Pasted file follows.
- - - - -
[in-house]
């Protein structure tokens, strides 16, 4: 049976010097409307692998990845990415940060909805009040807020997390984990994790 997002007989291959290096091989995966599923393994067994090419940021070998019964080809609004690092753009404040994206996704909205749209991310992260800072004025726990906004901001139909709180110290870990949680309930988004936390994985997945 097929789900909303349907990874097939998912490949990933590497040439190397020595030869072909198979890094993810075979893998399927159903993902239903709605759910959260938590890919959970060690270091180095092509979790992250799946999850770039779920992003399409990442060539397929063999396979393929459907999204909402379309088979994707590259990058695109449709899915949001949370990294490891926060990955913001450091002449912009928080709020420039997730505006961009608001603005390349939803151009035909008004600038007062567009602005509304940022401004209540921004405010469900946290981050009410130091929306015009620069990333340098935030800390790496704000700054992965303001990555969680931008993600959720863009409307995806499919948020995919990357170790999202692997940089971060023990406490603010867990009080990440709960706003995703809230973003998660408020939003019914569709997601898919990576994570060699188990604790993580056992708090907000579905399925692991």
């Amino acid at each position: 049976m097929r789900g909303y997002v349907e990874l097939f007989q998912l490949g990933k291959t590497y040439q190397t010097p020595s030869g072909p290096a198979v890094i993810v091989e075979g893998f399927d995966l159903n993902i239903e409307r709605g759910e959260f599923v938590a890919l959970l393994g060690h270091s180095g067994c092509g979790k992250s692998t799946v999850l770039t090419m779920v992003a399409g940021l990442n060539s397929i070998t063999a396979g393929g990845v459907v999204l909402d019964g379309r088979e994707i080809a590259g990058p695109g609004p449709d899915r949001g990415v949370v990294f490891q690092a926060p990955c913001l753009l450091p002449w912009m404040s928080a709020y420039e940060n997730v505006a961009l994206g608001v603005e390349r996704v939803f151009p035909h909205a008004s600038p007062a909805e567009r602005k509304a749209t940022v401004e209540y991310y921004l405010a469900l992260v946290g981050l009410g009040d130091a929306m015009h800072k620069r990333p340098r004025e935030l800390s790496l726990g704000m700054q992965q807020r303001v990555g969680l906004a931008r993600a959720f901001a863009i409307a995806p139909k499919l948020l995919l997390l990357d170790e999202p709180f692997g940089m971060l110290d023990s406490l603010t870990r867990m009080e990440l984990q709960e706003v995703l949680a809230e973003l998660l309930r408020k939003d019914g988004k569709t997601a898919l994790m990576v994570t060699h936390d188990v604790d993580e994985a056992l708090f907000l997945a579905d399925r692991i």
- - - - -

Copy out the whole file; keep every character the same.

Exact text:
[in-house]
């Protein structure tokens, strides 16, 4: 049976010097409307692998990845990415940060909805009040807020997390984990994790 997002007989291959290096091989995966599923393994067994090419940021070998019964080809609004690092753009404040994206996704909205749209991310992260800072004025726990906004901001139909709180110290870990949680309930988004936390994985997945 097929789900909303349907990874097939998912490949990933590497040439190397020595030869072909198979890094993810075979893998399927159903993902239903709605759910959260938590890919959970060690270091180095092509979790992250799946999850770039779920992003399409990442060539397929063999396979393929459907999204909402379309088979994707590259990058695109449709899915949001949370990294490891926060990955913001450091002449912009928080709020420039997730505006961009608001603005390349939803151009035909008004600038007062567009602005509304940022401004209540921004405010469900946290981050009410130091929306015009620069990333340098935030800390790496704000700054992965303001990555969680931008993600959720863009409307995806499919948020995919990357170790999202692997940089971060023990406490603010867990009080990440709960706003995703809230973003998660408020939003019914569709997601898919990576994570060699188990604790993580056992708090907000579905399925692991």
């Amino acid at each position: 049976m097929r789900g909303y997002v349907e990874l097939f007989q998912l490949g990933k291959t590497y040439q190397t010097p020595s030869g072909p290096a198979v890094i993810v091989e075979g893998f399927d995966l159903n993902i239903e409307r709605g759910e959260f599923v938590a890919l959970l393994g060690h270091s180095g067994c092509g979790k992250s692998t799946v999850l770039t090419m779920v992003a399409g940021l990442n060539s397929i070998t063999a396979g393929g990845v459907v999204l909402d019964g379309r088979e994707i080809a590259g990058p695109g609004p449709d899915r949001g990415v949370v990294f490891q690092a926060p990955c913001l753009l450091p002449w912009m404040s928080a709020y420039e940060n997730v505006a961009l994206g608001v603005e390349r996704v939803f151009p035909h909205a008004s600038p007062a909805e567009r602005k509304a749209t940022v401004e209540y991310y921004l405010a469900l992260v946290g981050l009410g009040d130091a929306m015009h800072k620069r990333p340098r004025e935030l800390s790496l726990g704000m700054q992965q807020r303001v990555g969680l906004a931008r993600a959720f901001a863009i409307a995806p139909k499919l948020l995919l997390l990357d170790e999202p709180f692997g940089m971060l110290d023990s406490l603010t870990r867990m009080e990440l984990q709960e706003v995703l949680a809230e973003l998660l309930r408020k939003d019914g988004k569709t997601a898919l994790m990576v994570t060699h936390d188990v604790d993580e994985a056992l708090f907000l997945a579905d399925r692991i």